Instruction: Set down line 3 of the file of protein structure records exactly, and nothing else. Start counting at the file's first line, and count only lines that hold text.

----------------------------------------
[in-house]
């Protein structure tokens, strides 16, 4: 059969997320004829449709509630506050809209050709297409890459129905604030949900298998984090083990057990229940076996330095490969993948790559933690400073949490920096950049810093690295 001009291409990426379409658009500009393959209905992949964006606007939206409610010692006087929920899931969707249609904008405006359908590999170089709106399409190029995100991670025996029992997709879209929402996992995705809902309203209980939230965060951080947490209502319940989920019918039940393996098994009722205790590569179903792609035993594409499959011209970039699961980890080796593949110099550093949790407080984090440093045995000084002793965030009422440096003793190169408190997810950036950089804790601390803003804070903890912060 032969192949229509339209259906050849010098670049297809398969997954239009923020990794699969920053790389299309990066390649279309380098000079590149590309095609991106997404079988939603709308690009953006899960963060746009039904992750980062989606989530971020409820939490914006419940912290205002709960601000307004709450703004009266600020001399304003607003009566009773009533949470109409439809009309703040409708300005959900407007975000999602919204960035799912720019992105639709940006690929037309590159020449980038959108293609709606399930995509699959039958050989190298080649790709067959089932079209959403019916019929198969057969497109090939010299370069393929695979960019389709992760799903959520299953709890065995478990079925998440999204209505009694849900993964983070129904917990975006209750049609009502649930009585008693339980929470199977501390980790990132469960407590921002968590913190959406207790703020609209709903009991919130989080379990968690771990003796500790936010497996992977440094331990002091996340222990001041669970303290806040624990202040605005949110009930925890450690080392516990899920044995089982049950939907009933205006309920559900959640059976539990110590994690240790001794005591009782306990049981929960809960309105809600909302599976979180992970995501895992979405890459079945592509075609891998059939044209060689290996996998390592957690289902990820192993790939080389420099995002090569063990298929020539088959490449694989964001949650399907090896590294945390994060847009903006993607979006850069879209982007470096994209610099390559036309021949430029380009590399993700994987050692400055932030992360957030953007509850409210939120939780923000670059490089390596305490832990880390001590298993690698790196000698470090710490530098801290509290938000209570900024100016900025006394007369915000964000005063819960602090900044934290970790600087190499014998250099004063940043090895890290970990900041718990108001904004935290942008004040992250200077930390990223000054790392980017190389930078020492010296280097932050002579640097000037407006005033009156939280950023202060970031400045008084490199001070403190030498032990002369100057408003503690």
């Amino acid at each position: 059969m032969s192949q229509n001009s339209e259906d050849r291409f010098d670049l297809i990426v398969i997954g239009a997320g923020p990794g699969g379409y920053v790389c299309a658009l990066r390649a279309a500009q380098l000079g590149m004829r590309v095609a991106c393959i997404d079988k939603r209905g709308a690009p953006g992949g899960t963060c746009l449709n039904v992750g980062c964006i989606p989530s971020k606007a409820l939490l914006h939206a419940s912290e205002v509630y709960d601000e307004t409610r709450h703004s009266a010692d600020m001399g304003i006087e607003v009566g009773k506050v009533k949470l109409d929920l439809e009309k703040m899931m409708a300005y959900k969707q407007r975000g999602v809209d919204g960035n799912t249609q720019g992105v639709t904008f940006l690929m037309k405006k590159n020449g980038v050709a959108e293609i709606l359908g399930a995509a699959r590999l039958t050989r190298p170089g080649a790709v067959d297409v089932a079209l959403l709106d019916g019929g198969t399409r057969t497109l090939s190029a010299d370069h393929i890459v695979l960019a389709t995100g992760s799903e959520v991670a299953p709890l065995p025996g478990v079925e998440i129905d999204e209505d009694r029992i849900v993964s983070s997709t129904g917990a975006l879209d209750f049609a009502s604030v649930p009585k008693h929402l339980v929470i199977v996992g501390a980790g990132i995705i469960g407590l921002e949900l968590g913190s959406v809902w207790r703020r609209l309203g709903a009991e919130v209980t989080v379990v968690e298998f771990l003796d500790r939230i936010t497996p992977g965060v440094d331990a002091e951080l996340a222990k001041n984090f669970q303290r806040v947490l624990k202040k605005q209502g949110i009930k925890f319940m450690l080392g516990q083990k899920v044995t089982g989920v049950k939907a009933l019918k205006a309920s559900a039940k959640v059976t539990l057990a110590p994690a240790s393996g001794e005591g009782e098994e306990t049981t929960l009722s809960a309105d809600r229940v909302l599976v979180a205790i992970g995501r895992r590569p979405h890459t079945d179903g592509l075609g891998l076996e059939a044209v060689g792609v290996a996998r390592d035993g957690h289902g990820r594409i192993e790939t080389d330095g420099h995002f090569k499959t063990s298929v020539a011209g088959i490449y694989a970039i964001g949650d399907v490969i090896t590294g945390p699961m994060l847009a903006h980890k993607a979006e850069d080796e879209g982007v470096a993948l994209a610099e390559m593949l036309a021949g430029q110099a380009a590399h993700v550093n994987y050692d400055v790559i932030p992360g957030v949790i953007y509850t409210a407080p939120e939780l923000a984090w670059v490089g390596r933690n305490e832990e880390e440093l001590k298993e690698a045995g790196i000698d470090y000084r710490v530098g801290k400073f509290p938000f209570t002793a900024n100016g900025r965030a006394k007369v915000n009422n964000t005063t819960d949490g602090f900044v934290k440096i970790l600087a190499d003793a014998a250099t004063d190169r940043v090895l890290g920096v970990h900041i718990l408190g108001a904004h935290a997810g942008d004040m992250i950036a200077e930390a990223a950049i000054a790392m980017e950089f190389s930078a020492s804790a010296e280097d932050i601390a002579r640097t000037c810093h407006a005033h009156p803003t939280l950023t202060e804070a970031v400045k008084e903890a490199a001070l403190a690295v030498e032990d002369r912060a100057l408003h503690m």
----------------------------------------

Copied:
């Amino acid at each position: 059969m032969s192949q229509n001009s339209e259906d050849r291409f010098d670049l297809i990426v398969i997954g239009a997320g923020p990794g699969g379409y920053v790389c299309a658009l990066r390649a279309a500009q380098l000079g590149m004829r590309v095609a991106c393959i997404d079988k939603r209905g709308a690009p953006g992949g899960t963060c746009l449709n039904v992750g980062c964006i989606p989530s971020k606007a409820l939490l914006h939206a419940s912290e205002v509630y709960d601000e307004t409610r709450h703004s009266a010692d600020m001399g304003i006087e607003v009566g009773k506050v009533k949470l109409d929920l439809e009309k703040m899931m409708a300005y959900k969707q407007r975000g999602v809209d919204g960035n799912t249609q720019g992105v639709t904008f940006l690929m037309k405006k590159n020449g980038v050709a959108e293609i709606l359908g399930a995509a699959r590999l039958t050989r190298p170089g080649a790709v067959d297409v089932a079209l959403l709106d019916g019929g198969t399409r057969t497109l090939s190029a010299d370069h393929i890459v695979l960019a389709t995100g992760s799903e959520v991670a299953p709890l065995p025996g478990v079925e998440i129905d999204e209505d009694r029992i849900v993964s983070s997709t129904g917990a975006l879209d209750f049609a009502s604030v649930p009585k008693h929402l339980v929470i199977v996992g501390a980790g990132i995705i469960g407590l921002e949900l968590g913190s959406v809902w207790r703020r609209l309203g709903a009991e919130v209980t989080v379990v968690e298998f771990l003796d500790r939230i936010t497996p992977g965060v440094d331990a002091e951080l996340a222990k001041n984090f669970q303290r806040v947490l624990k202040k605005q209502g949110i009930k925890f319940m450690l080392g516990q083990k899920v044995t089982g989920v049950k939907a009933l019918k205006a309920s559900a039940k959640v059976t539990l057990a110590p994690a240790s393996g001794e005591g009782e098994e306990t049981t929960l009722s809960a309105d809600r229940v909302l599976v979180a205790i992970g995501r895992r590569p979405h890459t079945d179903g592509l075609g891998l076996e059939a044209v060689g792609v290996a996998r390592d035993g957690h289902g990820r594409i192993e790939t080389d330095g420099h995002f090569k499959t063990s298929v020539a011209g088959i490449y694989a970039i964001g949650d399907v490969i090896t590294g945390p699961m994060l847009a903006h980890k993607a979006e850069d080796e879209g982007v470096a993948l994209a610099e390559m593949l036309a021949g430029q110099a380009a590399h993700v550093n994987y050692d400055v790559i932030p992360g957030v949790i953007y509850t409210a407080p939120e939780l923000a984090w670059v490089g390596r933690n305490e832990e880390e440093l001590k298993e690698a045995g790196i000698d470090y000084r710490v530098g801290k400073f509290p938000f209570t002793a900024n100016g900025r965030a006394k007369v915000n009422n964000t005063t819960d949490g602090f900044v934290k440096i970790l600087a190499d003793a014998a250099t004063d190169r940043v090895l890290g920096v970990h900041i718990l408190g108001a904004h935290a997810g942008d004040m992250i950036a200077e930390a990223a950049i000054a790392m980017e950089f190389s930078a020492s804790a010296e280097d932050i601390a002579r640097t000037c810093h407006a005033h009156p803003t939280l950023t202060e804070a970031v400045k008084e903890a490199a001070l403190a690295v030498e032990d002369r912060a100057l408003h503690m």